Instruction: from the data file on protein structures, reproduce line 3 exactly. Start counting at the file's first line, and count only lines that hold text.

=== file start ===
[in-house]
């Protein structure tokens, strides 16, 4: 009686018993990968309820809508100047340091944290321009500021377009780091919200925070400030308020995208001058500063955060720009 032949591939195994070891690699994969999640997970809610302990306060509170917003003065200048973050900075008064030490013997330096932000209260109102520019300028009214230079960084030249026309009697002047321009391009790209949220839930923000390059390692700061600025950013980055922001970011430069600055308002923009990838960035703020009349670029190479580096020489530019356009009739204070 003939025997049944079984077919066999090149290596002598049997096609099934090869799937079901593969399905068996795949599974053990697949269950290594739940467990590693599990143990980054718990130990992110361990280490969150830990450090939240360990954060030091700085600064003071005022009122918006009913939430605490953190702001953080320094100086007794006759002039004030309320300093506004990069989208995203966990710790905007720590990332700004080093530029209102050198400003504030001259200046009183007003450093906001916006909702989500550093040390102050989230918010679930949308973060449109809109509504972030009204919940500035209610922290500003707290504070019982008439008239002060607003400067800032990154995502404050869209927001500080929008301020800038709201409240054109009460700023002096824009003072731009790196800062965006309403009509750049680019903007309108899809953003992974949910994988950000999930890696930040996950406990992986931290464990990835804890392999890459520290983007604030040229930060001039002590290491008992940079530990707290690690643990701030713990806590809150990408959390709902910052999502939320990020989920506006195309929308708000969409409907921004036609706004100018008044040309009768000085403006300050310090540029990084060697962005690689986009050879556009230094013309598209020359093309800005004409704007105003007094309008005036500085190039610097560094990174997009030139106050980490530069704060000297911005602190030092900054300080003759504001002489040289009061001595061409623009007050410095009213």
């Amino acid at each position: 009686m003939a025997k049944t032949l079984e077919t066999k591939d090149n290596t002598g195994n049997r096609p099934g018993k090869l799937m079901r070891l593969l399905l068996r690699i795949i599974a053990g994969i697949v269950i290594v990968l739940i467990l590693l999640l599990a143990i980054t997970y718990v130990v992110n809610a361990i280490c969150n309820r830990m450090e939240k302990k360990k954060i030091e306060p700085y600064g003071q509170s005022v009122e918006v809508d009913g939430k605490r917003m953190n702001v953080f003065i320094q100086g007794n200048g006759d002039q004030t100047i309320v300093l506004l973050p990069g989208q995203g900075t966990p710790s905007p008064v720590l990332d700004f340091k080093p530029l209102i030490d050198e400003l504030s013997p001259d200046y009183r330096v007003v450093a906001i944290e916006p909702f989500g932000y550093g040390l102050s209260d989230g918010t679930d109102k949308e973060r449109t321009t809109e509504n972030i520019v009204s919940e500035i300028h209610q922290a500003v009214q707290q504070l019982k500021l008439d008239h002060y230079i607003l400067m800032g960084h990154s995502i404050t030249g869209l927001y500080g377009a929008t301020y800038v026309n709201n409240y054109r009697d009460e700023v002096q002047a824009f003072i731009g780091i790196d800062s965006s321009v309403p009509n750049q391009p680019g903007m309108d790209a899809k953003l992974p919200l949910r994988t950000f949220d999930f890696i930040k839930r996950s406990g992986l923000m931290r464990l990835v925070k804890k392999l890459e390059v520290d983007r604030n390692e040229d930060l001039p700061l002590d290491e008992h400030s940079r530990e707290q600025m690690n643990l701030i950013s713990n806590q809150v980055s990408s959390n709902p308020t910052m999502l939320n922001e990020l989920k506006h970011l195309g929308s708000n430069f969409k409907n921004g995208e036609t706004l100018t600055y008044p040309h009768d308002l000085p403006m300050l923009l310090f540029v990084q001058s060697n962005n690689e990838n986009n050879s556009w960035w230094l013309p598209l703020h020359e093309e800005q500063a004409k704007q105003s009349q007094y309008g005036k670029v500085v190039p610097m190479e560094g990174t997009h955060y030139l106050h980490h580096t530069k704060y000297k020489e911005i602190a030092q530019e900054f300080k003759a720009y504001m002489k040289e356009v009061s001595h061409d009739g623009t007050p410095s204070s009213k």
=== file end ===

């Amino acid at each position: 009686m003939a025997k049944t032949l079984e077919t066999k591939d090149n290596t002598g195994n049997r096609p099934g018993k090869l799937m079901r070891l593969l399905l068996r690699i795949i599974a053990g994969i697949v269950i290594v990968l739940i467990l590693l999640l599990a143990i980054t997970y718990v130990v992110n809610a361990i280490c969150n309820r830990m450090e939240k302990k360990k954060i030091e306060p700085y600064g003071q509170s005022v009122e918006v809508d009913g939430k605490r917003m953190n702001v953080f003065i320094q100086g007794n200048g006759d002039q004030t100047i309320v300093l506004l973050p990069g989208q995203g900075t966990p710790s905007p008064v720590l990332d700004f340091k080093p530029l209102i030490d050198e400003l504030s013997p001259d200046y009183r330096v007003v450093a906001i944290e916006p909702f989500g932000y550093g040390l102050s209260d989230g918010t679930d109102k949308e973060r449109t321009t809109e509504n972030i520019v009204s919940e500035i300028h209610q922290a500003v009214q707290q504070l019982k500021l008439d008239h002060y230079i607003l400067m800032g960084h990154s995502i404050t030249g869209l927001y500080g377009a929008t301020y800038v026309n709201n409240y054109r009697d009460e700023v002096q002047a824009f003072i731009g780091i790196d800062s965006s321009v309403p009509n750049q391009p680019g903007m309108d790209a899809k953003l992974p919200l949910r994988t950000f949220d999930f890696i930040k839930r996950s406990g992986l923000m931290r464990l990835v925070k804890k392999l890459e390059v520290d983007r604030n390692e040229d930060l001039p700061l002590d290491e008992h400030s940079r530990e707290q600025m690690n643990l701030i950013s713990n806590q809150v980055s990408s959390n709902p308020t910052m999502l939320n922001e990020l989920k506006h970011l195309g929308s708000n430069f969409k409907n921004g995208e036609t706004l100018t600055y008044p040309h009768d308002l000085p403006m300050l923009l310090f540029v990084q001058s060697n962005n690689e990838n986009n050879s556009w960035w230094l013309p598209l703020h020359e093309e800005q500063a004409k704007q105003s009349q007094y309008g005036k670029v500085v190039p610097m190479e560094g990174t997009h955060y030139l106050h980490h580096t530069k704060y000297k020489e911005i602190a030092q530019e900054f300080k003759a720009y504001m002489k040289e356009v009061s001595h061409d009739g623009t007050p410095s204070s009213k």